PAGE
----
After his initial honeymoon period, Bracewell must now get Ireland moving back in the right direction.

His hand has been restricted this week with the absence of a number of players through injury, most notably Niall O’Brien, Craig Young and Andrew Balbirnie. Stuart Thompson is also unavailable due to personal reasons.

O’Brien, still one of Ireland’s most accomplished and in-form batsmen, will be sorely missed but it opens the door for others to step up, and it’s high time those pushing for inclusion prove they can cut it at this level.

Warwickshire v Durham - Specsavers County Championship - Division One - Day Three - Edgbaston Barry McCarthy took a maiden first class five wicket haul against Lancashire last month. Source: PA Wire/Press Association Images

The likes of John Anderson, who has been in prolific form domestically, and Barry McCarthy may be thrown in at the deep end and it will be very much a case of sink or swim.

McCarthy has enjoyed a fine start to the season with Durham and has earned his just rewards with a call-up.

“I got the email a couple of weeks ago and wasn’t sure if I was reading it correctly,” the 24-year-old seamer says.

“It was just a phenomenal feeling. As a young lad growing up in Pembroke, it’s something you look up and see the older lads doing and honestly it’s just a dream come true.”

Calls for McCarthy’s inclusion have been growing louder for some time and whether or not he gets the nod on Thursday morning will be a real indication of Bracewell’s willingness to reward form over the tried and tested.

Max Sorensen offers the more experienced option and the coach and the selectors have previously been guilty of sticking with the same players. Trent Johnston, the former Ireland captain, has been heavily critical of the way certain players remain in the set-up despite consistently failing at the top level.

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This Ireland side needs fresh impetus and a player of McCarthy’s ilk, a hard-working, industrious cricketer who has made a real impression in England, can almost certainly bring that to the party.

He’s been overlooked on occasions before but now the Dubliner is primed to make his Ireland debut, a moment which will make all the sacrifices worthwhile.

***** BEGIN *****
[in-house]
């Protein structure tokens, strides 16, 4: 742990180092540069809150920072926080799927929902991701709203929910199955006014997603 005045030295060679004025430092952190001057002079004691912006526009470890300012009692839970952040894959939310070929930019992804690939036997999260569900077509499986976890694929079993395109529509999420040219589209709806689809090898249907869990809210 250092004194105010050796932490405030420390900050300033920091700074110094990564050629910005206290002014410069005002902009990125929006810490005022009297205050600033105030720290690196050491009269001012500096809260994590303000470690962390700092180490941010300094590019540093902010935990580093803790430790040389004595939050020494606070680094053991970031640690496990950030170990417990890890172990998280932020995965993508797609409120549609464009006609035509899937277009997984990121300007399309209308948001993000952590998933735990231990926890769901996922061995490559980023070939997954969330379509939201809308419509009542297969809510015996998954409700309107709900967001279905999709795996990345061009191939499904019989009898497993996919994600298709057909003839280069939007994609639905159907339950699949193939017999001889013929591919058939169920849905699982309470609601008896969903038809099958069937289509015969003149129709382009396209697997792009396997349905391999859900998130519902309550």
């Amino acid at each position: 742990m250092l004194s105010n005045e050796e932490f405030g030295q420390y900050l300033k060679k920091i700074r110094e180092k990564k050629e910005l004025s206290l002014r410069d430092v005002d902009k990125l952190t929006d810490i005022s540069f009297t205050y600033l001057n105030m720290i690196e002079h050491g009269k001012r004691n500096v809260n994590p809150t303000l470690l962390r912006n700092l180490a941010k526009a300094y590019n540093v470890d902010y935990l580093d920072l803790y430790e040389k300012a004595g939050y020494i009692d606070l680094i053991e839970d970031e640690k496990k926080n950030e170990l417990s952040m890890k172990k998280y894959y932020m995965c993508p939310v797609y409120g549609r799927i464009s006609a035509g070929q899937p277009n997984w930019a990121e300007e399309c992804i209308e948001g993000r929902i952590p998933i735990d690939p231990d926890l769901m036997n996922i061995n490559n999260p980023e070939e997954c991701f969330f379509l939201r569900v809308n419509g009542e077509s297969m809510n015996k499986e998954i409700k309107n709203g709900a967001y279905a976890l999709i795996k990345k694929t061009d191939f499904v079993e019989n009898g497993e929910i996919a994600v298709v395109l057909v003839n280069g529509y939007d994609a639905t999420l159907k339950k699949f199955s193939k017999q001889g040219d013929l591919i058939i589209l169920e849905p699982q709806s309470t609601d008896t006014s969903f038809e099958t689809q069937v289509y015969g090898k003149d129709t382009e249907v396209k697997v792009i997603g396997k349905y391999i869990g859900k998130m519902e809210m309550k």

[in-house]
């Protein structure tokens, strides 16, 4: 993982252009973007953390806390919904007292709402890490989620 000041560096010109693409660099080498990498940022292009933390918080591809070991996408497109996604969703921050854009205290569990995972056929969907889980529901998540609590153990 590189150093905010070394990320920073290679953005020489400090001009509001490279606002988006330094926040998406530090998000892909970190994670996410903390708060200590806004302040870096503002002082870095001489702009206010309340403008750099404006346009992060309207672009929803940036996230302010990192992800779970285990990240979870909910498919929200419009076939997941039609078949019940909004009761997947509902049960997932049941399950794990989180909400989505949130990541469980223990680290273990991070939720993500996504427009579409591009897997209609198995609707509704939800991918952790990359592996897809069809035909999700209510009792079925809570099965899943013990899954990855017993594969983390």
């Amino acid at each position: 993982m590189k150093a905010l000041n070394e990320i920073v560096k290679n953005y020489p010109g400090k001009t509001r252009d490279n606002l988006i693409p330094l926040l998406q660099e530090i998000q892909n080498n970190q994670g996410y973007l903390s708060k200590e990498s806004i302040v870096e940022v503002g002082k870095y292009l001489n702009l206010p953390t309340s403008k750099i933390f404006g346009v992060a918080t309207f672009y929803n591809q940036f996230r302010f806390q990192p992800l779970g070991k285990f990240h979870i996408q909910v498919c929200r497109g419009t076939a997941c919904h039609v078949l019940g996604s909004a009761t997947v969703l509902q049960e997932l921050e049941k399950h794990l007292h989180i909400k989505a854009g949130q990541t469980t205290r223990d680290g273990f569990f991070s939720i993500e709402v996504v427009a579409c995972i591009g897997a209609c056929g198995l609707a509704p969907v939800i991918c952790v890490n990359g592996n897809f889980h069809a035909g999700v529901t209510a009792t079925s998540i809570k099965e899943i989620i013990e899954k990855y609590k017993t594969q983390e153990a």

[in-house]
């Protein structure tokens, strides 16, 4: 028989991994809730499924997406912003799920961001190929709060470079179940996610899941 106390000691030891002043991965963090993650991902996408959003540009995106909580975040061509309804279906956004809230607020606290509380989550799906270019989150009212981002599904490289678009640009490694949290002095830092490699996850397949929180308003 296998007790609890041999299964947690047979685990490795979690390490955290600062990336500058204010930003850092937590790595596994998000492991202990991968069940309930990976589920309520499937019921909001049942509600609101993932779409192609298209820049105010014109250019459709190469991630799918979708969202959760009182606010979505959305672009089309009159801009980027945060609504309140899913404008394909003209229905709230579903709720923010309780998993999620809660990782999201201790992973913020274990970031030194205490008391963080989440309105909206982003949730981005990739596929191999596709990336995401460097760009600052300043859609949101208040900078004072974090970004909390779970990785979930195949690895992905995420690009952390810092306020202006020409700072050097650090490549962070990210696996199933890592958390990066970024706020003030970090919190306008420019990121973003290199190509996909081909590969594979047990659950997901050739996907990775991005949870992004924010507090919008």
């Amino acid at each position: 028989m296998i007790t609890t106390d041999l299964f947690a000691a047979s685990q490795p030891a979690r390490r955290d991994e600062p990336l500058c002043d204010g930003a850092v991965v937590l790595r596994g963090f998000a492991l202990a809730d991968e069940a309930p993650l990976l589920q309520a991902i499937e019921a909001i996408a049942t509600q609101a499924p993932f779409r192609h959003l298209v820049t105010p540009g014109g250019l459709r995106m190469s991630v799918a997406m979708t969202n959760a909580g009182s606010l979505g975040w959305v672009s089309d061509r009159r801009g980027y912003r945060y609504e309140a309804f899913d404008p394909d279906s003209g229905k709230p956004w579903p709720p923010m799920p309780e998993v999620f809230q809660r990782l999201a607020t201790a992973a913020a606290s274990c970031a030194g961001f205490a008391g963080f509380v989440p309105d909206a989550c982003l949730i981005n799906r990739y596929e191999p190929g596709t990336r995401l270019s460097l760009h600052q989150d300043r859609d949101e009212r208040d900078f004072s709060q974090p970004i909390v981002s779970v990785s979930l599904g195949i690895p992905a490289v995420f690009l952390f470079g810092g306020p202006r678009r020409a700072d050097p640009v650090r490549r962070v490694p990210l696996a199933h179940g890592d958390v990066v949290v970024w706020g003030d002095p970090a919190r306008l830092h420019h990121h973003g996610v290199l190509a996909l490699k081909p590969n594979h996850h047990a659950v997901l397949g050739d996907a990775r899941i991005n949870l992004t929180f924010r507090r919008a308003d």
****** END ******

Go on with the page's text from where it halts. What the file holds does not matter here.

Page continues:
McCarthy left home two years ago in search of greater opportunities with Durham after impressing England all-rounder Ben Stokes in the nets during their visit to Dublin in September 2013.

India World T20 Cricket Ireland Oman Cricket Ireland are hoping for a healthy crowd this week as international cricket returns to Dublin. Source: Tsering Topgyal

“He was quite impressed and took my number,” McCarthy explains. “It all went from there really and I’m still here so I must have done something right.

“I’ve asked myself is it all worth it before and is cricket the route I really want to go down? I met Phil Simmons [former Ireland coach] in Australia last year and he asked what my situation was.

“At that time I was at a bit of a standstill but he put his arm around me and told me to keep working hard and that I would get there eventually.”

McCarthy joins up with the rest of the squad today in Malahide for one final session before Thursday’s series opener.

The benefits of touring sides coming to Ireland cannot be questioned and while more bums on seats and further media coverage can act as a measure of headway, the results need to be delivered first and foremost.

Ireland squad: William Porterfield (capt) (Warwickshire), George Dockrell (Leinster Lightning), Ed Joyce (Sussex), Tim Murtagh (Middlesex), Andrew McBrine (North-West Warriors), Barry McCarthy (Durham/Leinster Lightning), Kevin O’Brien (Leinster Lightning/Leicestershire), Max Sorensen (Leinster Lightning/The Hills), Stuart Poynter (Durham), Boyd Rankin (Warwickshire), Paul Stirling (Middlesex), John Anderson (Leinster Lightning/Merrion), Gary Wilson (Surrey).

The KPC Group ODI Series gets underway on Thursday with play beginning at 10.45am in Malahide. Setanta Ireland have live coverage of the game.

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About the author:

Ryan Bailey